Don't know the size in square miles but I can tell you that to drive from the periferico (ring road) to the centro is probably 10 miles. The Paseo Montejo is the main boulevard I mentioned that was wide and grand and was filled with stages and dances at carnival. The rest of the year it is a very upscale area with large banks and embassies and mansions along it. Montejo House is, I believe, the mansion on that boulevard that has been converted into a museum and has wonderful displays of Mayan art. I took the mardi gras pictures on Calle 60 while standing in front of the cathedral, the pistachio colored building in them is the government house. It has some wonderful murals inside.

Aside from the colonial centro, Merida also has an area to the south and east of very modern shopping centers and neighborhoods. It is a bustling city that seems to be in good economic health these days. I am guessing that tourism overflowing from the Cancun area has helped but it is also the main commercial hub in the Yucatan peninsula and the capitol of the state of Yucatan. The main market is many square blocks and full of crafts and artisan work from the entire Mayan region including many vendors from the highland Maya in Chiapas and Guatemala. Many of the old hennequen plantations in the surrounding countryside have been converted into very deluxe B&B's and spas. One year when we were there we were riding in a taxi on Paseo Montejo and remarked about the many people out sweeping the streets. The taxi driver told us that "Presidente Cleenton" was coming to town and we later read that he was staying at one of these old hennequen haciendas. Even when there are no dignitaries in town, it is a very clean city - perhaps similar to New Orleans if you scrubbed it really well.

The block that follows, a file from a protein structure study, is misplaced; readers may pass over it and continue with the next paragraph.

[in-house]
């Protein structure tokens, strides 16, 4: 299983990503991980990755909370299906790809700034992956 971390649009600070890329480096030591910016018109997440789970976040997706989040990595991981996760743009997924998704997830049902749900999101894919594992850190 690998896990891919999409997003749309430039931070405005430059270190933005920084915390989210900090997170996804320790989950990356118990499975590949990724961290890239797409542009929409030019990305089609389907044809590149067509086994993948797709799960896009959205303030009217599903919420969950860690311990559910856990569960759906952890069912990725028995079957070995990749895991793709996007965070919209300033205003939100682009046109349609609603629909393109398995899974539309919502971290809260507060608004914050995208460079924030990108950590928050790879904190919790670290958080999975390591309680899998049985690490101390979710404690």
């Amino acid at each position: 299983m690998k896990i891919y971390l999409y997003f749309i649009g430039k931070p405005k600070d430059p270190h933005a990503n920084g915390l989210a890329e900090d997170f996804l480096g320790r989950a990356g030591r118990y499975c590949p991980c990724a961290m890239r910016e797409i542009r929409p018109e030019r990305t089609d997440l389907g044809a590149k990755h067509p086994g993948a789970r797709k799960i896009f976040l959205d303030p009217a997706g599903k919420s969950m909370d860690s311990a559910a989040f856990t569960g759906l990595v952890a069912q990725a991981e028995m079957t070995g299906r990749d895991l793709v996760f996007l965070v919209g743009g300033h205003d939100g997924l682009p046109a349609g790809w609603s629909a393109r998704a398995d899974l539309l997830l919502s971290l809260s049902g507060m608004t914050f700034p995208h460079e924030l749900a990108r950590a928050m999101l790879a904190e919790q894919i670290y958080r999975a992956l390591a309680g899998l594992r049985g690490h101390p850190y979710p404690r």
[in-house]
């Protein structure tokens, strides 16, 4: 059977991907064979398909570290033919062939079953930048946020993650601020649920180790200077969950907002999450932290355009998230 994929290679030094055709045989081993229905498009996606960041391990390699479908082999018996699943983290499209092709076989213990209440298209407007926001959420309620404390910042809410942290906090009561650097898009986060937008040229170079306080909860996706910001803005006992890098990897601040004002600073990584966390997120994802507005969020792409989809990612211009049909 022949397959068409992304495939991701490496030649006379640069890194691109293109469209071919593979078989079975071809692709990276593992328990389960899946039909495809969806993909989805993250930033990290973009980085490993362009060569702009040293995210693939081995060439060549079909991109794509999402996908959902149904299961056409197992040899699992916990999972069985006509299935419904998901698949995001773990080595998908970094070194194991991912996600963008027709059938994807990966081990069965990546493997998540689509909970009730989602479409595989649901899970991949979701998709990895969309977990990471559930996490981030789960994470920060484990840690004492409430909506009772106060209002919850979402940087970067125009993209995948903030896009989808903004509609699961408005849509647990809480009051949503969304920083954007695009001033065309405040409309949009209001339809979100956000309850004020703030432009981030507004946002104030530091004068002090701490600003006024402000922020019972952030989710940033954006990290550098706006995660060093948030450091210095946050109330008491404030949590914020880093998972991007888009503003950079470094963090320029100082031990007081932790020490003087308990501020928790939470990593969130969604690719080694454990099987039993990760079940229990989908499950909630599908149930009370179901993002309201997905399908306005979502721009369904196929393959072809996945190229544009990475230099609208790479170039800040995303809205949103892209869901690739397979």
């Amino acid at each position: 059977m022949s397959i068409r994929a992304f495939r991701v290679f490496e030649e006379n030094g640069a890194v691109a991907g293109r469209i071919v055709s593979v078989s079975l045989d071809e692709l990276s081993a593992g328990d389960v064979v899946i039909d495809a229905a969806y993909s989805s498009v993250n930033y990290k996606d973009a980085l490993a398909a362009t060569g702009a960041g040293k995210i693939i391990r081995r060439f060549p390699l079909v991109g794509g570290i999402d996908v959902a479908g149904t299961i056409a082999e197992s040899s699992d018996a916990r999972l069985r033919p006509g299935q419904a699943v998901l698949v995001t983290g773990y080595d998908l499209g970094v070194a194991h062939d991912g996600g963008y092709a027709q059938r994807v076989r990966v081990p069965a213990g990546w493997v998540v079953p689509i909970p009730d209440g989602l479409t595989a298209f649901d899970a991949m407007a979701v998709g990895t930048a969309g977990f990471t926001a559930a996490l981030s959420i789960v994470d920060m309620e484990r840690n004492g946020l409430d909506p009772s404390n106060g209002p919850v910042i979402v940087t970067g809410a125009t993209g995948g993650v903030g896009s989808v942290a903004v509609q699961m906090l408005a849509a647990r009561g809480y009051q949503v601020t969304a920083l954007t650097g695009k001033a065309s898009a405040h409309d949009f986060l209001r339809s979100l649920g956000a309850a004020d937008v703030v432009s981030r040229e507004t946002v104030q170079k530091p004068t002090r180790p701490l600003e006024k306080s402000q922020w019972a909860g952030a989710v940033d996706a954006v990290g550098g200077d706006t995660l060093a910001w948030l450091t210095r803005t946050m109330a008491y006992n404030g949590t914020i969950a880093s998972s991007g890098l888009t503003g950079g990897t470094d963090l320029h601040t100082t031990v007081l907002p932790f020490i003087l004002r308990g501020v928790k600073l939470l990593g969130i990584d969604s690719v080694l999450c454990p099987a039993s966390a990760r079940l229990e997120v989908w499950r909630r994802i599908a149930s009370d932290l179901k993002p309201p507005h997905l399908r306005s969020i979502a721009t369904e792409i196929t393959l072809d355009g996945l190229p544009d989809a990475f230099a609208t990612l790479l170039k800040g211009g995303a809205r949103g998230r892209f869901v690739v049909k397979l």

I think it would be a great place to spend a winter, perhaps many winters. There are so many wonderful places to visit that are nearby as well. Celestun and the flamingoes, Uxmal and the whole Puuc area, Progresso and the gulf beaches, Campeche, Valladolid ... it's a great spot and after many trips I have a long list of places I still haven't seen.


Jonna - Mérida, Yucatán




sfmacaws


Jun 12, 2004, 3:03 AM

Post #7 of 14 (3836 views)

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Re: [sfmacaws] Noise in Merida & Progreso